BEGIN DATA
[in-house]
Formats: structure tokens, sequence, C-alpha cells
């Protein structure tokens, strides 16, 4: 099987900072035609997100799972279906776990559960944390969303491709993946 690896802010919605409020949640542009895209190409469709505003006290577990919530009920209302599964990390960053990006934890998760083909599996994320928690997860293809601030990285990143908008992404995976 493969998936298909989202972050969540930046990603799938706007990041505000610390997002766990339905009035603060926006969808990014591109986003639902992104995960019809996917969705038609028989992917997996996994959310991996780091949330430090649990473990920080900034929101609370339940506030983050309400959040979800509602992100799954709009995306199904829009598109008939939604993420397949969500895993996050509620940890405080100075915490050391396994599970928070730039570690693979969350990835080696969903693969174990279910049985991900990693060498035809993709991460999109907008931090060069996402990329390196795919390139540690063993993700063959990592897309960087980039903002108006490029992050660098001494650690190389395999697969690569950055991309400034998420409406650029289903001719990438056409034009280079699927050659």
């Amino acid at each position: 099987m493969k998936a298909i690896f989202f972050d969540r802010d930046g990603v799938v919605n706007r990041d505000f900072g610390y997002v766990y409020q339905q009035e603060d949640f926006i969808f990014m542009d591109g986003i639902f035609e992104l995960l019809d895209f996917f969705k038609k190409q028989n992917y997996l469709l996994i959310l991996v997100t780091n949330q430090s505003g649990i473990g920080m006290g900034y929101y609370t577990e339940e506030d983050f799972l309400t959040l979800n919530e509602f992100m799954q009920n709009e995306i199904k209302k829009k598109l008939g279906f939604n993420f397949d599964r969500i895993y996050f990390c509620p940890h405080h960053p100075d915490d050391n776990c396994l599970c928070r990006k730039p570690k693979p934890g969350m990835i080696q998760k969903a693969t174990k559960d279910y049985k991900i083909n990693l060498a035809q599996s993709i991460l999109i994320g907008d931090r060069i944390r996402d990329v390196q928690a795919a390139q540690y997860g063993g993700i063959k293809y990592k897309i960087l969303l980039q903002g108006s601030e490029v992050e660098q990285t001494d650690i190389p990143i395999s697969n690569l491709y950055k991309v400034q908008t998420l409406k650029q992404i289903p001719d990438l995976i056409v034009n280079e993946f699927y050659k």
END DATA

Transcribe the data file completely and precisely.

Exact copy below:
[in-house]
Formats: structure tokens, sequence, C-alpha cells
């Protein structure tokens, strides 16, 4: 099987900072035609997100799972279906776990559960944390969303491709993946 690896802010919605409020949640542009895209190409469709505003006290577990919530009920209302599964990390960053990006934890998760083909599996994320928690997860293809601030990285990143908008992404995976 493969998936298909989202972050969540930046990603799938706007990041505000610390997002766990339905009035603060926006969808990014591109986003639902992104995960019809996917969705038609028989992917997996996994959310991996780091949330430090649990473990920080900034929101609370339940506030983050309400959040979800509602992100799954709009995306199904829009598109008939939604993420397949969500895993996050509620940890405080100075915490050391396994599970928070730039570690693979969350990835080696969903693969174990279910049985991900990693060498035809993709991460999109907008931090060069996402990329390196795919390139540690063993993700063959990592897309960087980039903002108006490029992050660098001494650690190389395999697969690569950055991309400034998420409406650029289903001719990438056409034009280079699927050659």
């Amino acid at each position: 099987m493969k998936a298909i690896f989202f972050d969540r802010d930046g990603v799938v919605n706007r990041d505000f900072g610390y997002v766990y409020q339905q009035e603060d949640f926006i969808f990014m542009d591109g986003i639902f035609e992104l995960l019809d895209f996917f969705k038609k190409q028989n992917y997996l469709l996994i959310l991996v997100t780091n949330q430090s505003g649990i473990g920080m006290g900034y929101y609370t577990e339940e506030d983050f799972l309400t959040l979800n919530e509602f992100m799954q009920n709009e995306i199904k209302k829009k598109l008939g279906f939604n993420f397949d599964r969500i895993y996050f990390c509620p940890h405080h960053p100075d915490d050391n776990c396994l599970c928070r990006k730039p570690k693979p934890g969350m990835i080696q998760k969903a693969t174990k559960d279910y049985k991900i083909n990693l060498a035809q599996s993709i991460l999109i994320g907008d931090r060069i944390r996402d990329v390196q928690a795919a390139q540690y997860g063993g993700i063959k293809y990592k897309i960087l969303l980039q903002g108006s601030e490029v992050e660098q990285t001494d650690i190389p990143i395999s697969n690569l491709y950055k991309v400034q908008t998420l409406k650029q992404i289903p001719d990438l995976i056409v034009n280079e993946f699927y050659k």